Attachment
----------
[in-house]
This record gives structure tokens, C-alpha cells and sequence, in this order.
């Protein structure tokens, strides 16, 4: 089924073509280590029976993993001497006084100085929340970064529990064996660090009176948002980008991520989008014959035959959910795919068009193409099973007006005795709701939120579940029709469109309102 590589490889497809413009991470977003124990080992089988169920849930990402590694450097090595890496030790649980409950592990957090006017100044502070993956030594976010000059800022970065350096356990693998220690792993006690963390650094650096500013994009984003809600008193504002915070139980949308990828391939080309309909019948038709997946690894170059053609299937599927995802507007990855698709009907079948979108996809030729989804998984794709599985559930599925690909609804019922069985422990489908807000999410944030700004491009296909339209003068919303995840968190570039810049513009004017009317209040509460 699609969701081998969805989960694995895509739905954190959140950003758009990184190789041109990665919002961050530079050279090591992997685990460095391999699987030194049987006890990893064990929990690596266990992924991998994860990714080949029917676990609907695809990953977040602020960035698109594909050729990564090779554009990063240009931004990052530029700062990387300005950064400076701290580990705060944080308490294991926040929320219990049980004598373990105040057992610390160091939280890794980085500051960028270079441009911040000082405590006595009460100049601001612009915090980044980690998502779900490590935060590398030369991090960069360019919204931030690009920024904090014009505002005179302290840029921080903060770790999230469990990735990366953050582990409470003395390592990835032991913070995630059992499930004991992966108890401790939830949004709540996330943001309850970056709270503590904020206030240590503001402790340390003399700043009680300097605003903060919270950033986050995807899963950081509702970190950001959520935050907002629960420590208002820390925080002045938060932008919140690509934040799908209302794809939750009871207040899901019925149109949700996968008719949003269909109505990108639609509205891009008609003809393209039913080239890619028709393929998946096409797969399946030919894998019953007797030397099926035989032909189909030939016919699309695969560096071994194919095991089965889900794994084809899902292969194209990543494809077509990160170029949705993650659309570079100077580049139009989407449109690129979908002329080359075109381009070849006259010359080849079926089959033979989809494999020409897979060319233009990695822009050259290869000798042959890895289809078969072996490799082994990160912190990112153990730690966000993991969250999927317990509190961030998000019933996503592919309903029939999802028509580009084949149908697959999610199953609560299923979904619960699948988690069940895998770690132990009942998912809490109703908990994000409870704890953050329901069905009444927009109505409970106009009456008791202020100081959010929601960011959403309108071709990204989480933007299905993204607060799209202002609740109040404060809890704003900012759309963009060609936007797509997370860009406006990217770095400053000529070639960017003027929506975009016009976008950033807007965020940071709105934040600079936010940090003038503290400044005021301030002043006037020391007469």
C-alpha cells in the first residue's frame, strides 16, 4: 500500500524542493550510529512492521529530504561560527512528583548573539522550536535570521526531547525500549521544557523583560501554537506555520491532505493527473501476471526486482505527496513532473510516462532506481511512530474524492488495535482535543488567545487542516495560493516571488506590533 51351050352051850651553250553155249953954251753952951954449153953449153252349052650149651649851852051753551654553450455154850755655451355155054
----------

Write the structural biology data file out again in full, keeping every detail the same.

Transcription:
[in-house]
This record gives structure tokens, C-alpha cells and sequence, in this order.
């Protein structure tokens, strides 16, 4: 089924073509280590029976993993001497006084100085929340970064529990064996660090009176948002980008991520989008014959035959959910795919068009193409099973007006005795709701939120579940029709469109309102 590589490889497809413009991470977003124990080992089988169920849930990402590694450097090595890496030790649980409950592990957090006017100044502070993956030594976010000059800022970065350096356990693998220690792993006690963390650094650096500013994009984003809600008193504002915070139980949308990828391939080309309909019948038709997946690894170059053609299937599927995802507007990855698709009907079948979108996809030729989804998984794709599985559930599925690909609804019922069985422990489908807000999410944030700004491009296909339209003068919303995840968190570039810049513009004017009317209040509460 699609969701081998969805989960694995895509739905954190959140950003758009990184190789041109990665919002961050530079050279090591992997685990460095391999699987030194049987006890990893064990929990690596266990992924991998994860990714080949029917676990609907695809990953977040602020960035698109594909050729990564090779554009990063240009931004990052530029700062990387300005950064400076701290580990705060944080308490294991926040929320219990049980004598373990105040057992610390160091939280890794980085500051960028270079441009911040000082405590006595009460100049601001612009915090980044980690998502779900490590935060590398030369991090960069360019919204931030690009920024904090014009505002005179302290840029921080903060770790999230469990990735990366953050582990409470003395390592990835032991913070995630059992499930004991992966108890401790939830949004709540996330943001309850970056709270503590904020206030240590503001402790340390003399700043009680300097605003903060919270950033986050995807899963950081509702970190950001959520935050907002629960420590208002820390925080002045938060932008919140690509934040799908209302794809939750009871207040899901019925149109949700996968008719949003269909109505990108639609509205891009008609003809393209039913080239890619028709393929998946096409797969399946030919894998019953007797030397099926035989032909189909030939016919699309695969560096071994194919095991089965889900794994084809899902292969194209990543494809077509990160170029949705993650659309570079100077580049139009989407449109690129979908002329080359075109381009070849006259010359080849079926089959033979989809494999020409897979060319233009990695822009050259290869000798042959890895289809078969072996490799082994990160912190990112153990730690966000993991969250999927317990509190961030998000019933996503592919309903029939999802028509580009084949149908697959999610199953609560299923979904619960699948988690069940895998770690132990009942998912809490109703908990994000409870704890953050329901069905009444927009109505409970106009009456008791202020100081959010929601960011959403309108071709990204989480933007299905993204607060799209202002609740109040404060809890704003900012759309963009060609936007797509997370860009406006990217770095400053000529070639960017003027929506975009016009976008950033807007965020940071709105934040600079936010940090003038503290400044005021301030002043006037020391007469």
C-alpha cells in the first residue's frame, strides 16, 4: 500500500524542493550510529512492521529530504561560527512528583548573539522550536535570521526531547525500549521544557523583560501554537506555520491532505493527473501476471526486482505527496513532473510516462532506481511512530474524492488495535482535543488567545487542516495560493516571488506590533 51351050352051850651553250553155249953954251753952951954449153953449153252349052650149651649851852051753551654553450455154850755655451355155054